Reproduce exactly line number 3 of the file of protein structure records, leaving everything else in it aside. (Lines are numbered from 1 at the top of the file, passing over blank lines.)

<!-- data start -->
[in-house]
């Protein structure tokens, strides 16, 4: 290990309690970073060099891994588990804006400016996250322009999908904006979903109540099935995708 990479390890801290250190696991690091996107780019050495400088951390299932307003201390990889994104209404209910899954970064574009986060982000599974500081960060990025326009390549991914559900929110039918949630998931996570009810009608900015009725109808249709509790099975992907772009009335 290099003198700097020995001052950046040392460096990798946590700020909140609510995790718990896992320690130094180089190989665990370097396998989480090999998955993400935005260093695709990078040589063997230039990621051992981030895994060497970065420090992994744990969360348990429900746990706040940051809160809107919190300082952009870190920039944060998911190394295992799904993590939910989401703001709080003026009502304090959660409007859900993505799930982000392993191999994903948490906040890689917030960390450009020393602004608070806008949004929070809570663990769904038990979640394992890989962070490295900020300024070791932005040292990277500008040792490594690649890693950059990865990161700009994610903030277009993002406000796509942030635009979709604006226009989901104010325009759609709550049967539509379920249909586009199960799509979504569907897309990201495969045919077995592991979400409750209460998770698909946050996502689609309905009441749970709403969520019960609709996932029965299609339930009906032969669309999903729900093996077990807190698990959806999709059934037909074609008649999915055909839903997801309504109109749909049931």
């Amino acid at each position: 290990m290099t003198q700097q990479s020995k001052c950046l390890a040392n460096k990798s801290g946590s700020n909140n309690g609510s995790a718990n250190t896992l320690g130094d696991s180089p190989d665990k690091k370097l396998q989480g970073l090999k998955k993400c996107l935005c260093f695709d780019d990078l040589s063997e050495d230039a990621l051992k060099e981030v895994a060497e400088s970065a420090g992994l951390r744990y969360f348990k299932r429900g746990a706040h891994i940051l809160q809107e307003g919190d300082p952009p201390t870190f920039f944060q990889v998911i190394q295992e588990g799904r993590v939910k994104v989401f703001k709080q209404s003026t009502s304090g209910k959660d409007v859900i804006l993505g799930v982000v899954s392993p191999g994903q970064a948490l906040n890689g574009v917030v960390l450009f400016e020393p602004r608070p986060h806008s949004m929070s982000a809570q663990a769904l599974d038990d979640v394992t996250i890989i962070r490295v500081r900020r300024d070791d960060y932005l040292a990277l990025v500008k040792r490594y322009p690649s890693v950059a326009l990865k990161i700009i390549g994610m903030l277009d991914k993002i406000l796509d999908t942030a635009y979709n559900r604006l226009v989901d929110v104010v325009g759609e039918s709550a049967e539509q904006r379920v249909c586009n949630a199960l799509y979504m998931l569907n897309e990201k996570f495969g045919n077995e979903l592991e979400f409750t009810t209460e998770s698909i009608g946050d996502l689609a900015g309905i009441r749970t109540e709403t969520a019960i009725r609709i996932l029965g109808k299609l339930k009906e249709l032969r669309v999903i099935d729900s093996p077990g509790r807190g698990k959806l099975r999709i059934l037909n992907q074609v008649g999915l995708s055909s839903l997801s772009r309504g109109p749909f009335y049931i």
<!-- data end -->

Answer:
């Amino acid at each position: 290990m290099t003198q700097q990479s020995k001052c950046l390890a040392n460096k990798s801290g946590s700020n909140n309690g609510s995790a718990n250190t896992l320690g130094d696991s180089p190989d665990k690091k370097l396998q989480g970073l090999k998955k993400c996107l935005c260093f695709d780019d990078l040589s063997e050495d230039a990621l051992k060099e981030v895994a060497e400088s970065a420090g992994l951390r744990y969360f348990k299932r429900g746990a706040h891994i940051l809160q809107e307003g919190d300082p952009p201390t870190f920039f944060q990889v998911i190394q295992e588990g799904r993590v939910k994104v989401f703001k709080q209404s003026t009502s304090g209910k959660d409007v859900i804006l993505g799930v982000v899954s392993p191999g994903q970064a948490l906040n890689g574009v917030v960390l450009f400016e020393p602004r608070p986060h806008s949004m929070s982000a809570q663990a769904l599974d038990d979640v394992t996250i890989i962070r490295v500081r900020r300024d070791d960060y932005l040292a990277l990025v500008k040792r490594y322009p690649s890693v950059a326009l990865k990161i700009i390549g994610m903030l277009d991914k993002i406000l796509d999908t942030a635009y979709n559900r604006l226009v989901d929110v104010v325009g759609e039918s709550a049967e539509q904006r379920v249909c586009n949630a199960l799509y979504m998931l569907n897309e990201k996570f495969g045919n077995e979903l592991e979400f409750t009810t209460e998770s698909i009608g946050d996502l689609a900015g309905i009441r749970t109540e709403t969520a019960i009725r609709i996932l029965g109808k299609l339930k009906e249709l032969r669309v999903i099935d729900s093996p077990g509790r807190g698990k959806l099975r999709i059934l037909n992907q074609v008649g999915l995708s055909s839903l997801s772009r309504g109109p749909f009335y049931i």